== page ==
The search report itself will help determine whether or not your invention can be patented in each specific country. It will include references and literature explaining, in the country’s published language, what should be disclosed on the international application. Don’t forget — this search is completed after filing your PCT application. Once you receive the search report results, you will then have that time to decide which countries to apply for protection in. As previously noted, be mindful of the 30-month timeframe, because the clock begins when you file the PCT application and not when you receive the search report results.
In additional to the results, you will be provided with a written opinion on the probability of successfully applying for patent protection.
Only those that are given the role by the PCT participating states as International Searching Authorities can carry out the international search. The appointees include:
- The national offices of Australia, Austria, Brazil, Canada, China, Chile, Egypt, Finland, India, Israel, Japan, the Republic of Korea, the Russian Federation, Spain, Sweden, Ukraine, and the U.S.,
- The European Patent Office and the Nordic Patent Institute regional office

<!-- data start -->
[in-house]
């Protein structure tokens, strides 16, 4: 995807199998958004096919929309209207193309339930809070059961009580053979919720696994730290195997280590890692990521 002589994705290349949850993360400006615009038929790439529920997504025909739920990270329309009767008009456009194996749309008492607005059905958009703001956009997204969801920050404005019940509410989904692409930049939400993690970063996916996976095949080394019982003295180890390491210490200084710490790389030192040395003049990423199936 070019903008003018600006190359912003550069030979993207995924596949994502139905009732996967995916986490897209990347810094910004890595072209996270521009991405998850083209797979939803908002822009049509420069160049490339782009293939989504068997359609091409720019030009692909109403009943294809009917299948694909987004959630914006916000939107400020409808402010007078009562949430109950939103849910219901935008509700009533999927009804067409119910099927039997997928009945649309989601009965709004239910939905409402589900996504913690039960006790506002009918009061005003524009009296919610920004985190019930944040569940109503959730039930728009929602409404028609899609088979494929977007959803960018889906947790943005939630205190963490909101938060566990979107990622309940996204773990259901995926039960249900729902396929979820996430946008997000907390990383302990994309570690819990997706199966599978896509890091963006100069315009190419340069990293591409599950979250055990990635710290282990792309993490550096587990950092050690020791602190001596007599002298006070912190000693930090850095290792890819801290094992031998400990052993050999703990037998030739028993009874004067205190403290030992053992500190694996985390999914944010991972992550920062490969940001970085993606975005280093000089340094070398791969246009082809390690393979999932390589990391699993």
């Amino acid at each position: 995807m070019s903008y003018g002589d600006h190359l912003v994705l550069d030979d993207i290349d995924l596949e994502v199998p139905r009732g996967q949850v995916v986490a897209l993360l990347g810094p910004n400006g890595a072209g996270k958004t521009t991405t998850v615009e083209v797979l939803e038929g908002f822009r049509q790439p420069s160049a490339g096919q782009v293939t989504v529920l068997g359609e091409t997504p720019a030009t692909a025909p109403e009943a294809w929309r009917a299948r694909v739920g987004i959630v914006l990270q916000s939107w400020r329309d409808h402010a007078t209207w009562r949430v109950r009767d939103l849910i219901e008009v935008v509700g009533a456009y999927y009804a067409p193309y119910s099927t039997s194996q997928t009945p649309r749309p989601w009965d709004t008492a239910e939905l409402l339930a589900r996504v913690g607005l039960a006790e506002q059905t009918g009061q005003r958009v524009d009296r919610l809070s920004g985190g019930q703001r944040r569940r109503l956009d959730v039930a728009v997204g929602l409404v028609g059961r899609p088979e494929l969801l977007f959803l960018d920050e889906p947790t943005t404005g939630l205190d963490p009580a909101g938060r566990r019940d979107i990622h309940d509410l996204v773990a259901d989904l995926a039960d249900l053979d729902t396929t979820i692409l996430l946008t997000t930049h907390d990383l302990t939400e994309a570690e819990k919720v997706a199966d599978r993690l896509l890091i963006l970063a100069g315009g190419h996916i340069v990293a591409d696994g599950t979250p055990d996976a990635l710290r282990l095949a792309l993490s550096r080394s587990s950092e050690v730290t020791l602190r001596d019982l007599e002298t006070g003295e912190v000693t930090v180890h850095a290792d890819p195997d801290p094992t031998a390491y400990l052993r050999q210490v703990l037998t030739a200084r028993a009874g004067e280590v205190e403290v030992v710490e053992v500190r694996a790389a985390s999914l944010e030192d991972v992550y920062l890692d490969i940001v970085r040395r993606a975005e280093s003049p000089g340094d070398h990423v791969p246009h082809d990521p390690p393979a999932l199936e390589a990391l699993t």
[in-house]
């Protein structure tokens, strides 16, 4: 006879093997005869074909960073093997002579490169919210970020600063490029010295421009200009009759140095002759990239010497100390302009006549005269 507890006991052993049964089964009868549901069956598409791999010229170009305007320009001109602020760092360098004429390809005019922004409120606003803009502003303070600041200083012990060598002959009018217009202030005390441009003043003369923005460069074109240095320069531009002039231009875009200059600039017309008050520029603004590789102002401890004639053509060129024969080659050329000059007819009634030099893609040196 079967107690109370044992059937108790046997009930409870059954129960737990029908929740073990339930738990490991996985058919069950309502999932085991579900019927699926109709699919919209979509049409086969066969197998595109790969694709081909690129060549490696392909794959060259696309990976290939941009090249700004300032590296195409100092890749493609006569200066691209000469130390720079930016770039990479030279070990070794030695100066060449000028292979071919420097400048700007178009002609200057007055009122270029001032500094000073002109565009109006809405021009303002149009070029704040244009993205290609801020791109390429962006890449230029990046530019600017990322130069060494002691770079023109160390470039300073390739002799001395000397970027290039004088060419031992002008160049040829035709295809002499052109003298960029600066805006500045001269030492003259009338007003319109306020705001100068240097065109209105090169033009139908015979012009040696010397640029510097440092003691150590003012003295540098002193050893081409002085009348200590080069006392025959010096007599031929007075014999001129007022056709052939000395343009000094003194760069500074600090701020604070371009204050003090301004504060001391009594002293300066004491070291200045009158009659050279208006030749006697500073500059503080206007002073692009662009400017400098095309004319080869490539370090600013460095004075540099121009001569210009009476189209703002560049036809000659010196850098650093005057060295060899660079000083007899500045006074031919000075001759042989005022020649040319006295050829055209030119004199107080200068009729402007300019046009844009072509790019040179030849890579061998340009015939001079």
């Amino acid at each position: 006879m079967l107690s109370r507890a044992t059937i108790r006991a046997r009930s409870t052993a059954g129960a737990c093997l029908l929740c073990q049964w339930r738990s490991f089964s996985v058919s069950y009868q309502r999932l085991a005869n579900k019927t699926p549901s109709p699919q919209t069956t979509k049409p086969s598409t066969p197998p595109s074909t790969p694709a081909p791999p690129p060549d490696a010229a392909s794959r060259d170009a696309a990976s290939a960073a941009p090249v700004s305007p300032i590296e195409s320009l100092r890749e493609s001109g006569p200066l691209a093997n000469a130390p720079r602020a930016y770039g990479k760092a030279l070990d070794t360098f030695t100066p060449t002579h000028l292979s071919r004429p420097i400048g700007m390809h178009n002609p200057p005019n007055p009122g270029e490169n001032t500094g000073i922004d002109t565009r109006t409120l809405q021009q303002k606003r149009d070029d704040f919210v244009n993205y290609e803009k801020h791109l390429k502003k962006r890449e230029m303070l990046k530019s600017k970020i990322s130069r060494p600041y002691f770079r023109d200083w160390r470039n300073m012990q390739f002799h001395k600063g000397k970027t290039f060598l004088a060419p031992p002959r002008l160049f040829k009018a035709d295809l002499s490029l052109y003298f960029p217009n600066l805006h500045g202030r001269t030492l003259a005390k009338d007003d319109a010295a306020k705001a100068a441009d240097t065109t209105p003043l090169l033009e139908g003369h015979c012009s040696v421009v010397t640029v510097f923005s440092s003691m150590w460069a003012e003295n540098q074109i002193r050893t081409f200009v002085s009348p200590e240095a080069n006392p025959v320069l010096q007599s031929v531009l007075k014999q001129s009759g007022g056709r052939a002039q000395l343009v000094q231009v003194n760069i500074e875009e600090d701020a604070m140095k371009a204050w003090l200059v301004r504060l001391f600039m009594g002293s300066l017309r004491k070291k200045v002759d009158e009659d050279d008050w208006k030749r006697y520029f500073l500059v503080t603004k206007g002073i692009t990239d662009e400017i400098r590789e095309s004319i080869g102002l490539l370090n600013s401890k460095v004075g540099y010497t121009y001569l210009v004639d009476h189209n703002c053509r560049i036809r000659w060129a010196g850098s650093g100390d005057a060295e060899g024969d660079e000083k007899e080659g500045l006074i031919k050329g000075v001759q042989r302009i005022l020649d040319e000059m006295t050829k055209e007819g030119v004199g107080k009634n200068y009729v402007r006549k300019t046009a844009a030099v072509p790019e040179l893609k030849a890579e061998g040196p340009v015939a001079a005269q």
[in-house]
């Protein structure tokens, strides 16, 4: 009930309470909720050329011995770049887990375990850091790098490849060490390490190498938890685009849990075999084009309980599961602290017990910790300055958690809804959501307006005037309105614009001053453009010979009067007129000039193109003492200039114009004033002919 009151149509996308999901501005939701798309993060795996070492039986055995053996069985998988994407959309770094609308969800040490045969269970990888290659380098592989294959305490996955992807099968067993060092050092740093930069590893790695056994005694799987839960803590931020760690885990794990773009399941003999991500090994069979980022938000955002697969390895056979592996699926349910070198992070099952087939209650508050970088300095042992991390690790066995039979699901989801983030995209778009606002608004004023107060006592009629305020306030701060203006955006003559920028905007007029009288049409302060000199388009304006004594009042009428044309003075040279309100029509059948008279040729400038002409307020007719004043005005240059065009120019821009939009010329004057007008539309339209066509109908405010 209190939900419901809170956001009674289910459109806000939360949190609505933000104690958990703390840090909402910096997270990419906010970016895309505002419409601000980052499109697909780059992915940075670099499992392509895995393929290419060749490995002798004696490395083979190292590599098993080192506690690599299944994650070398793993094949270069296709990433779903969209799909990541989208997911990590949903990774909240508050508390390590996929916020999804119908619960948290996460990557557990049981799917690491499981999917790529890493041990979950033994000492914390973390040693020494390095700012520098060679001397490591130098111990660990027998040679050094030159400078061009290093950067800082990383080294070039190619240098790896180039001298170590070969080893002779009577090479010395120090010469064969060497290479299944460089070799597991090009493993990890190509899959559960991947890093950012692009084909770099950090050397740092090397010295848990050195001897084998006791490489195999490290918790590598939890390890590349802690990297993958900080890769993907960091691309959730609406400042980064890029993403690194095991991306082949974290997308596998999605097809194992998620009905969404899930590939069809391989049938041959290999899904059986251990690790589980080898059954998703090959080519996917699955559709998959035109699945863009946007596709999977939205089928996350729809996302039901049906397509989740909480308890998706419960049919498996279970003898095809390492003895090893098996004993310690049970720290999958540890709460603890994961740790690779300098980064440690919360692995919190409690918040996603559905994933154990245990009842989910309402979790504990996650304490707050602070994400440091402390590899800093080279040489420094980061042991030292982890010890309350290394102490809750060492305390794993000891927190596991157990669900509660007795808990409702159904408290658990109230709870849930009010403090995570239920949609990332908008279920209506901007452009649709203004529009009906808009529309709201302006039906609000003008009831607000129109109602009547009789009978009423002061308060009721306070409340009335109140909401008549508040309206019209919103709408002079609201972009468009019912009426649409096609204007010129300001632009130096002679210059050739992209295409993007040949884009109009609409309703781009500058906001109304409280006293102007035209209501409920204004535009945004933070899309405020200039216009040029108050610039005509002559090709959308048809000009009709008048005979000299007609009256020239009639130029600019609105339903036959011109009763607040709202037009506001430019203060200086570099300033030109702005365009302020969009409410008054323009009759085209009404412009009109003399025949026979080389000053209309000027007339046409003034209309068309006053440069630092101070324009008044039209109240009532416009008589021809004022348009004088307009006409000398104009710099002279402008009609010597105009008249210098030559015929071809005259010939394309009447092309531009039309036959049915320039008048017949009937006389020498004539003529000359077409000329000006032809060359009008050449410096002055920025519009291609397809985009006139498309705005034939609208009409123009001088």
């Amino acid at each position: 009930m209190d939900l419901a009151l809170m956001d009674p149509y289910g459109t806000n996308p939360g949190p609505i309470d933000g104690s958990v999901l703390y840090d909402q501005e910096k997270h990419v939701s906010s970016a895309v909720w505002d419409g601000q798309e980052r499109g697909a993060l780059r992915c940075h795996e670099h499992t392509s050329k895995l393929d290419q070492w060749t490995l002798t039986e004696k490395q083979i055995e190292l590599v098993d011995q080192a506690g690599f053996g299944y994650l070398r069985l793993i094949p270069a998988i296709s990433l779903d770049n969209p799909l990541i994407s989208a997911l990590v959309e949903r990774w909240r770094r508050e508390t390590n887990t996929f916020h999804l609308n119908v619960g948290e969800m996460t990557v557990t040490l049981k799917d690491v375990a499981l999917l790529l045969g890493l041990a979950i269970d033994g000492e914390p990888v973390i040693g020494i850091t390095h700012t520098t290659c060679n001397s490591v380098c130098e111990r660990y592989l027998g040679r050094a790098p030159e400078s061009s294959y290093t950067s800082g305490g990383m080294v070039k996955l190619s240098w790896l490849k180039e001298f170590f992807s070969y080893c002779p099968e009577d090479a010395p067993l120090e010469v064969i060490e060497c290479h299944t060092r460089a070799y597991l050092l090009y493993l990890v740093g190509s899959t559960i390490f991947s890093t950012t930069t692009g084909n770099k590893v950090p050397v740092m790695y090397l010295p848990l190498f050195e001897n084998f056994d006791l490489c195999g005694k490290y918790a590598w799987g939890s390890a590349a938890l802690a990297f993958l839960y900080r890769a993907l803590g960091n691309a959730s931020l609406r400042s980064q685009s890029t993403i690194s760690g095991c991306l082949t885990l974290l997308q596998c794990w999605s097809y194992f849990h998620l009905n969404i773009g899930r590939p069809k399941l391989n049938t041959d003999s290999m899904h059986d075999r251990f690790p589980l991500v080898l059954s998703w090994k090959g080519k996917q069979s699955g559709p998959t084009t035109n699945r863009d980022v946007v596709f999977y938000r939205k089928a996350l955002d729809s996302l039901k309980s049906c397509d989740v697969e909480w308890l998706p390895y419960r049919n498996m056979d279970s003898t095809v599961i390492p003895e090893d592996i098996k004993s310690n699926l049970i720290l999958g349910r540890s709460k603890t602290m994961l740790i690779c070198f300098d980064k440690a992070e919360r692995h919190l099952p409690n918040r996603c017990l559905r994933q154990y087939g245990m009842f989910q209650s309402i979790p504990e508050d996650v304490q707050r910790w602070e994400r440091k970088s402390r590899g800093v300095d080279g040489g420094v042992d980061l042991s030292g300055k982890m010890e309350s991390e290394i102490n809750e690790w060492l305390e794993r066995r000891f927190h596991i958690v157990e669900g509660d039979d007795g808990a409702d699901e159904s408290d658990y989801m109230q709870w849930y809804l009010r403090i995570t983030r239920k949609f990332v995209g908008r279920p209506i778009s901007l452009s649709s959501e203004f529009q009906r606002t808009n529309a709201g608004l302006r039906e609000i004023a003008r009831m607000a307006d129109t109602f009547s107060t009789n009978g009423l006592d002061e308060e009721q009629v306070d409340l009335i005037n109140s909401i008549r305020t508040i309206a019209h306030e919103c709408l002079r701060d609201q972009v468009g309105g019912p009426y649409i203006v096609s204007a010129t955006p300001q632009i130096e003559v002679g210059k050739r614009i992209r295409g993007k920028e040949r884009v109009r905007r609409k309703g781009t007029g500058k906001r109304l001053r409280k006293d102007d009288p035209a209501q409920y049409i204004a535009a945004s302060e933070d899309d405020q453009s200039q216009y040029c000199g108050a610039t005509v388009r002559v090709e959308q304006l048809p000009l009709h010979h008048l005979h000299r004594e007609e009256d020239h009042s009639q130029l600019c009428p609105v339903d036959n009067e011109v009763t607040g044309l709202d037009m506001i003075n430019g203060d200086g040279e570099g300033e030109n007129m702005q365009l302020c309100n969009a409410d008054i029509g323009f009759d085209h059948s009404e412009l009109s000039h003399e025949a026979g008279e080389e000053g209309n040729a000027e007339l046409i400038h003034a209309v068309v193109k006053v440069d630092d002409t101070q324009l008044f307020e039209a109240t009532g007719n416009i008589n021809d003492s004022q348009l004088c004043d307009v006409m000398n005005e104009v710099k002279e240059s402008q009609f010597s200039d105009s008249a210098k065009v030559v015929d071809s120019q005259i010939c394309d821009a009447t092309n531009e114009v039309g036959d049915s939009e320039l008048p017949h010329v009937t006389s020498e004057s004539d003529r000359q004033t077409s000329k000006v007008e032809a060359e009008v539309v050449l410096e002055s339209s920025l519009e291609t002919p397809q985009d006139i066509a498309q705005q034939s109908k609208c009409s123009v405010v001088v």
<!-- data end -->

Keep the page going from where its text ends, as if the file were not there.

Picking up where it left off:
Patents for Startup Companies
If you operate a startup company, you’ll first want to apply for a domestic patent with the USPTO. Once you have successfully applied and obtained patent protection in the United States, you can file a PCT application in an effort to better understand which countries you’ll want to seek protection in.
Immediately after the PCT application is filed, you’ll have a total of 30 months to determine which specific countries you want to seek protection in. During this time, you should figure out what countries your product will be sold in, and what additional countries you want your product to be sold in, so that can subsequently file patent applications in those respective countries. You want to be mindful of those countries requirements, deadlines, and fees to be successful in each of your applications.
If you need help applying for an international patent, you can post your legal need on UpCounsel’s marketplace. UpCounsel accepts only the top 5 percent of lawyers to its site. Lawyers on UpCounsel come from law schools such as Harvard Law and Yale Law and average 14 years of legal experience, including work with or on behalf of companies like Google, Stripe, and Twilio.